Gambino shook his head, stunned at Anthony’s obstinance which would force him to enumerate his contradictions. He marveled at Anthony’s brashness, appearing now in a version which could only be made possible through deep, diligently rehearsed self-deception.
“You’re cheating on your wife. She’s left you, and taken your children with her. And you’re building your campaign on extortion and bribery, including the depriving of your future constituents. Your family is collapsing, your morals are collapsing, your job is collapsing, and your life is falling apart.” He paused, marveling at the ruins. “And you’re the man who’s going to save this city? Who’s gonna fix the South side?”
Anthony grunted angrily.
“You think that matters?” He shot back. “None of that matters. I’m not running on my personal life. I’m running for values. Ideals. Things that do matter. I know what the people need, because I listen to them. And I know what Public Watch needs. None of that has anything to do with my family, or some trumped up charges. You of all people can understand that! You’ve got to be able to see the big picture – that’s what I’m talking about.”
Gambino and Anthony frowned at each other, sharing the mutual emotions of misunderstanding and disappointment.
“You’re not getting my endorsement,” Gambino said, finally. “And if I lived on the South side, you wouldn’t be getting my vote. You’re on probation from PW, one month. Have a good day.”
Gambino got up abruptly, signaling for Cooke to pay for their table.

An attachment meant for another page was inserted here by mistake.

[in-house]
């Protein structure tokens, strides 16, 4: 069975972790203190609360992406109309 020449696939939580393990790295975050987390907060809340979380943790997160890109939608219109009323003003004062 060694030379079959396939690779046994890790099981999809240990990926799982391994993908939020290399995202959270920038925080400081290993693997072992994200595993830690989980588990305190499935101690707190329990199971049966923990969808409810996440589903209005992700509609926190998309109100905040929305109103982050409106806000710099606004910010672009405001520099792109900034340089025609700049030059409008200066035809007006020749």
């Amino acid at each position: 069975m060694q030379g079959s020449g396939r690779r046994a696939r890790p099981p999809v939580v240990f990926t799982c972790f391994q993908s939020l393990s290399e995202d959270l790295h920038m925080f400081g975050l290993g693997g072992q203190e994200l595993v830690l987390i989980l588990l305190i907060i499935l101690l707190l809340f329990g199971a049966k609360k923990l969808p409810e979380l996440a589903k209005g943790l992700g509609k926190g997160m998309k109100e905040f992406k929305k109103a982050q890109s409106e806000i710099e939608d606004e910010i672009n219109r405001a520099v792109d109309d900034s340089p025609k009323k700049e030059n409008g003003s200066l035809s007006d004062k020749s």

In the following hours, Professor Sand and Cooke commended Gambino. Cooke urged him to fire Anthony before word got out the papers. He was right. About two weeks later the story broke about Ira’s accusations, and the pressure mounted from there. Gambino fired Anthony later that week.
Two months later, Gambino was immersed in incident reports when Lucille’s panicked voice broke over his intercom.
“It’s Anthony! He pushed right past security and is coming upstairs to see you. I’m sorry, he…”
“Is he armed?”
“Armed? No…I don’t think…no.”
All the same, Gambino grabbed his flip-spear that he’d carried while on patrol. A minute later, Anthony, sweating and a little thicker than last he’d seen him, pressed his nose against the window of Gambino’s door, banging and glaring.
Gambino walked over slowly, and opened the door. Anthony tumbled in, unarmed, but in a rage.
“About the election, I suppose?” Gambino retreated to his chair and sat down wearily. He hadn’t heard, but had assumed, since firing Anthony, any odds he had of an upset would disappear.
“Robert Wilson,” Anthony spat. “Another term for that leeching, do-nothing, fat-cat.”
“I suppose you think it’s my fault?”
Anthony glared, frustrated by the nonchalance of the encounter.
“It’s fine.” Anthony lifted his head, abruptly switching tact. “You know what the problem really is? It’s Fresca. The people in this backwards dump don’t want to be helped. They’re not ready for it. Content with the status quo. Stuck, that’s what you all are.”
“I’ve got an uncle in Yometheus,” he added after a second. “You know, on Callisto? From what he tells me, people there are on the cutting edge. They’re ready for what’s next; they want the new era. He figures I should run for office there.”
“Sounds like just the right place,” Gambino agreed. “If you would get the door on your way?”
This is Part 4 of 4.